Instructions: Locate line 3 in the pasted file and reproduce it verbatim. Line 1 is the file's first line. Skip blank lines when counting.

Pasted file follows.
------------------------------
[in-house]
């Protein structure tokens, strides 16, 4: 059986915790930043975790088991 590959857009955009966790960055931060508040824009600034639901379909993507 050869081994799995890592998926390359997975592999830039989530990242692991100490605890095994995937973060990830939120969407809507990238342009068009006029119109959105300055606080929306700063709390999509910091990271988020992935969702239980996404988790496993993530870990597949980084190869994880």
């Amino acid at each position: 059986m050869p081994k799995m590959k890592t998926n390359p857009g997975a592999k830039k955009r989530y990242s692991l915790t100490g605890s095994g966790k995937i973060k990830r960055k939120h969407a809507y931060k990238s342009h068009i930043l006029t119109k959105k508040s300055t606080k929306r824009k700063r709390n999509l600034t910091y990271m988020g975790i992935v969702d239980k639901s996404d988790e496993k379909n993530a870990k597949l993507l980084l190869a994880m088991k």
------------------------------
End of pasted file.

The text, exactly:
């Amino acid at each position: 059986m050869p081994k799995m590959k890592t998926n390359p857009g997975a592999k830039k955009r989530y990242s692991l915790t100490g605890s095994g966790k995937i973060k990830r960055k939120h969407a809507y931060k990238s342009h068009i930043l006029t119109k959105k508040s300055t606080k929306r824009k700063r709390n999509l600034t910091y990271m988020g975790i992935v969702d239980k639901s996404d988790e496993k379909n993530a870990k597949l993507l980084l190869a994880m088991k």